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Ad agencies: Pause before you pitch

 Ad agencies: Pause before you pitch

With the Loeries Awards around the corner South African agencies are holding thumbs in the hope that they will walk away with the coveted ‘bird’.

“At this time,” says Danie Strachan, partner at Adams & Adams, “it is a good idea to look back at the pitches that are done in order to persuade a client to go ahead with an advertisement.

“Advertising agencies normally put a huge amount of effort into creating concepts, campaigns and proposals. Often, they approach clients with new ideas, hoping that the client will like it and commission the agency to put it together. In their enthusiasm, agencies often don’t pause to check whether they need to get any documentation in place before they do the pitch.”

Strachan says that one of the most important documents to consider prior to commencing a pitch is a non-disclosure and confidentiality agreement. This is often informally referred to as an “NDA”. If an advertising agency approaches a potential client, it is always worth considering such an agreement. Particularly, if the agency does not get the green light from the client and wishes to approach other potential clients.

The non-disclosure agreement should define the confidential information which will form part of the pitch in broad terms. It should make it clear that the client will not be entitled to use the information or idea unless the client subsequently uses the agency for the particular project.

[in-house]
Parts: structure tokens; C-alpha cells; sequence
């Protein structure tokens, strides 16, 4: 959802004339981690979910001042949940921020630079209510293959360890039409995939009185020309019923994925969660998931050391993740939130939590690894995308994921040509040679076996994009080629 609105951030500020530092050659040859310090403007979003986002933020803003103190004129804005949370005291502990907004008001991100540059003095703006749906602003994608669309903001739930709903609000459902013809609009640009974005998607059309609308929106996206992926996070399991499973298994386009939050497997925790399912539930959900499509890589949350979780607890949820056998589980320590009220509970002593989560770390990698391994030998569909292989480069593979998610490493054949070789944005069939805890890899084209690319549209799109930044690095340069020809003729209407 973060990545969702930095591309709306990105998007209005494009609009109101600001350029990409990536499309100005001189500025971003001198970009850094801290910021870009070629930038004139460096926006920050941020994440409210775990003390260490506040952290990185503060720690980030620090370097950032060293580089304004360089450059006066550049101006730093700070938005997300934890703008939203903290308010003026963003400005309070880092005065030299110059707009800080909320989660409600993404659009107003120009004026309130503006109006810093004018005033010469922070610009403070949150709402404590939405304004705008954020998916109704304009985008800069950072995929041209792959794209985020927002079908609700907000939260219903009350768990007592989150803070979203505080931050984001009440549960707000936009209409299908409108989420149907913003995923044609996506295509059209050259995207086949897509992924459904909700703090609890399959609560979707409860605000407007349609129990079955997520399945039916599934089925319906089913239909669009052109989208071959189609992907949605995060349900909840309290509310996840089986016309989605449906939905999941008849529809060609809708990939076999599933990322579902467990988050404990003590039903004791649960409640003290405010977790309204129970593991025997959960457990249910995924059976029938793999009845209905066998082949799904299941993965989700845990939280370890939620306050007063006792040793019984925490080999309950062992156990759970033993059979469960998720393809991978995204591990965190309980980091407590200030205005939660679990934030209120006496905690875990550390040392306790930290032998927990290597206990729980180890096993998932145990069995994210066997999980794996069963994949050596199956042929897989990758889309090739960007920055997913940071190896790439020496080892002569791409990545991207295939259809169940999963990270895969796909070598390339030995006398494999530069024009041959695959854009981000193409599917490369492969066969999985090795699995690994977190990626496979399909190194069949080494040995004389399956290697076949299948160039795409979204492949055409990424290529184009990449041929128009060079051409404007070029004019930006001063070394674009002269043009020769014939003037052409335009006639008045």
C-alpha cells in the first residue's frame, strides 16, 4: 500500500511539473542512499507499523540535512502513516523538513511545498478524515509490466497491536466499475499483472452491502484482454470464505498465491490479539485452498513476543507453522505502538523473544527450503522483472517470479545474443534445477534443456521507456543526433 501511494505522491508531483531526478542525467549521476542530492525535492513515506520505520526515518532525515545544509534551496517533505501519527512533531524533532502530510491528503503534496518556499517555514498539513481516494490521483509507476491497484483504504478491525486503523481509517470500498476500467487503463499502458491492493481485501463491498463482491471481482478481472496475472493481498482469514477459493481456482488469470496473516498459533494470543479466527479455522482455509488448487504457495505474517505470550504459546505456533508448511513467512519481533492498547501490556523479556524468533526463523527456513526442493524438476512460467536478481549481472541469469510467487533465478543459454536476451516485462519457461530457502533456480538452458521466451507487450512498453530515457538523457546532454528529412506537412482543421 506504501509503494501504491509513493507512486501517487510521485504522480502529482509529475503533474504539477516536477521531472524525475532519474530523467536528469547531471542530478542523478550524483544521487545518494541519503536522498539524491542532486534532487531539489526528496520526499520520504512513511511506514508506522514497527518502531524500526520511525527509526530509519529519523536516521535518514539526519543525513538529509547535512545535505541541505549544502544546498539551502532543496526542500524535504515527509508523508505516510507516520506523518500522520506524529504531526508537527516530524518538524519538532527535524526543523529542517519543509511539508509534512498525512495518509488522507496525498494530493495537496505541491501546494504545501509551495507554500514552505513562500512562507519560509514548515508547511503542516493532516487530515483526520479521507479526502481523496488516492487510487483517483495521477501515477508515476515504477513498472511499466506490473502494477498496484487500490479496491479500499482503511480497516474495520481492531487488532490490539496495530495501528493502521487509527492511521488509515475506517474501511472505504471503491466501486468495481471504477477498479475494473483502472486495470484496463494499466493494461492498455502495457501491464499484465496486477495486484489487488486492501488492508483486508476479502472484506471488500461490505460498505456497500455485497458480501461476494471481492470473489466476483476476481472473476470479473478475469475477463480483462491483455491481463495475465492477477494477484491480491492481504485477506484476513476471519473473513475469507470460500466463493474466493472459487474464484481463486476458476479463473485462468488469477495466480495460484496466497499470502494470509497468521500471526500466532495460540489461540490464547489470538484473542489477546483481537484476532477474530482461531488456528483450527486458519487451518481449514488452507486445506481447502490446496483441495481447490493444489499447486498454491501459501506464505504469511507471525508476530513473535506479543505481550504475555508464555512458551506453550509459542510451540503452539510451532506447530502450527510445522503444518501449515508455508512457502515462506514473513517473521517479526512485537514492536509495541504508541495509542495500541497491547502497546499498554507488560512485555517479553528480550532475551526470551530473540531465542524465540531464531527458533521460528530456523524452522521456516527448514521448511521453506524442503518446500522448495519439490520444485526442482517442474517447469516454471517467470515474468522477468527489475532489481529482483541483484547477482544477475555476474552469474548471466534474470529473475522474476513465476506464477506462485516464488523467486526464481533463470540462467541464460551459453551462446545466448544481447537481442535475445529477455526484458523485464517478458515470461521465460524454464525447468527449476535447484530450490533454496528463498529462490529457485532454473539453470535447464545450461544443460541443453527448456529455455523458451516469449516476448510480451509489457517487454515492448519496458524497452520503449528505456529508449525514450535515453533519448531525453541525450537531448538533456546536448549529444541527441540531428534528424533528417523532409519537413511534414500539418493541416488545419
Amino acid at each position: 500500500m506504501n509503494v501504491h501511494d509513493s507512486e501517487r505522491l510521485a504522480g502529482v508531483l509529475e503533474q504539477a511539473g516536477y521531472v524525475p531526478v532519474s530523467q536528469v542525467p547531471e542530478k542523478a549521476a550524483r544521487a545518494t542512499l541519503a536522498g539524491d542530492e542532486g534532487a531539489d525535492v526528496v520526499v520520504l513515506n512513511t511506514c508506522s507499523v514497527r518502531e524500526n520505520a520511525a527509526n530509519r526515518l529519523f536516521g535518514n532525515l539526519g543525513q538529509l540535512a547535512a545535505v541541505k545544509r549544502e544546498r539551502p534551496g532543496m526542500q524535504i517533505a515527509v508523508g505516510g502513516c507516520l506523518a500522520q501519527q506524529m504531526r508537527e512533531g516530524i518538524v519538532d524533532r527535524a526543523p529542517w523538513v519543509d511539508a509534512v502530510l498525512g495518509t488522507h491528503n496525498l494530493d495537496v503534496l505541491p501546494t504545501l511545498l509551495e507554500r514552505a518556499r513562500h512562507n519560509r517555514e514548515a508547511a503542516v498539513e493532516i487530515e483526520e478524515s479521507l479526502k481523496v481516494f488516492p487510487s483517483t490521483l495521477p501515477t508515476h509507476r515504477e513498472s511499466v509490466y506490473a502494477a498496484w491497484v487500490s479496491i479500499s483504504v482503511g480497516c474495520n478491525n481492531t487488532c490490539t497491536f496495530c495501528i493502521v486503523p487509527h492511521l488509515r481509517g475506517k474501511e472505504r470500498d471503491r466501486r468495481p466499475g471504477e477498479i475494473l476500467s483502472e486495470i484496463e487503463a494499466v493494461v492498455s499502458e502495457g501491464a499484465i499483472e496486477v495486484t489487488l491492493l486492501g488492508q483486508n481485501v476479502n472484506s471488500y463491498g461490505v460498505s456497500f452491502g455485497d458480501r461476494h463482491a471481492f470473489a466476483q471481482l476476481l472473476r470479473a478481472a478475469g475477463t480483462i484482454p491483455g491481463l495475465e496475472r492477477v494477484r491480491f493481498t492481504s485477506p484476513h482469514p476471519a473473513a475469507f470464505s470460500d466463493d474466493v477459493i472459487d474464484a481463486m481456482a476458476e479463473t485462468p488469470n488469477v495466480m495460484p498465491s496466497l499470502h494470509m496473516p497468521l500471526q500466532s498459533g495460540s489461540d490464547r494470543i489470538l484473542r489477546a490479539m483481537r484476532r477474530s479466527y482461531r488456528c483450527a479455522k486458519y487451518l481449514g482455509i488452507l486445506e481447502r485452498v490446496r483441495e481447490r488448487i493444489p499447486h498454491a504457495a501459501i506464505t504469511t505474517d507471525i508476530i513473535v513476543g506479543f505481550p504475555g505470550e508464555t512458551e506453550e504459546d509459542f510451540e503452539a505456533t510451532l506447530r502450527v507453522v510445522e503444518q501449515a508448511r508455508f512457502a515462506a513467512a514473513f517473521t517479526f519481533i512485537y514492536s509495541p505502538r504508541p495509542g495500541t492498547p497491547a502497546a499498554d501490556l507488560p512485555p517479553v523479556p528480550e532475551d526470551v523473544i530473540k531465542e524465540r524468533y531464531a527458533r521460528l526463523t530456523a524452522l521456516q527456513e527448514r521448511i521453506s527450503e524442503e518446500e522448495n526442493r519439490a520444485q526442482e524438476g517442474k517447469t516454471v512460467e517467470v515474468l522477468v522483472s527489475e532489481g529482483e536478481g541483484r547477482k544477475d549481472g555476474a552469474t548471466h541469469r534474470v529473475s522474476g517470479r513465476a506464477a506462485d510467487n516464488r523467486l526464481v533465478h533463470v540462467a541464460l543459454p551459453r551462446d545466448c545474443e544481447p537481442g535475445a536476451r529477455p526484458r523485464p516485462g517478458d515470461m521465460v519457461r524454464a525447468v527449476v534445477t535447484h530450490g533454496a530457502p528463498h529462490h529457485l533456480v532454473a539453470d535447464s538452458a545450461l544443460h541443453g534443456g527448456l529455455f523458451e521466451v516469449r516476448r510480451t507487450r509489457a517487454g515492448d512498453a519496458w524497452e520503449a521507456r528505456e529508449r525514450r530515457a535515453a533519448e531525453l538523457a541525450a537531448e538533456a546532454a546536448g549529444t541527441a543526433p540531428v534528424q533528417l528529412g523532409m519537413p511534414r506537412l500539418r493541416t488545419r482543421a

“One could also deal with issues such as exclusivity and non-circumvention in a non-disclosure agreement. This would entail that the client agrees not to use another agency for the specific project. The exclusivity could be limited to a specific period.”

Strachan also stresses the importance of dealing with copyright and other intellectual property rights in the non-disclosure agreement. “The advertising agency should reserve its rights in the agreement and make it clear that the client will not obtain any rights to use any material presented to the client unless the use complies with the non-disclosure agreement or any subsequent agreement concluded by the parties.”

Although dealing with agreements could be seen as tiresome and disruptive to the marketing process, they do play an important part and could avoid potential disputes between the parties.

“One should be careful of using standard non-disclosure agreements that can be found on the internet, since the provisions will not necessarily be appropriate. In many events, the standard agreements will not even have been with South African law in mind. As such, it is always a good a idea to consult an attorney that has knowledge of this field,” he concludes.

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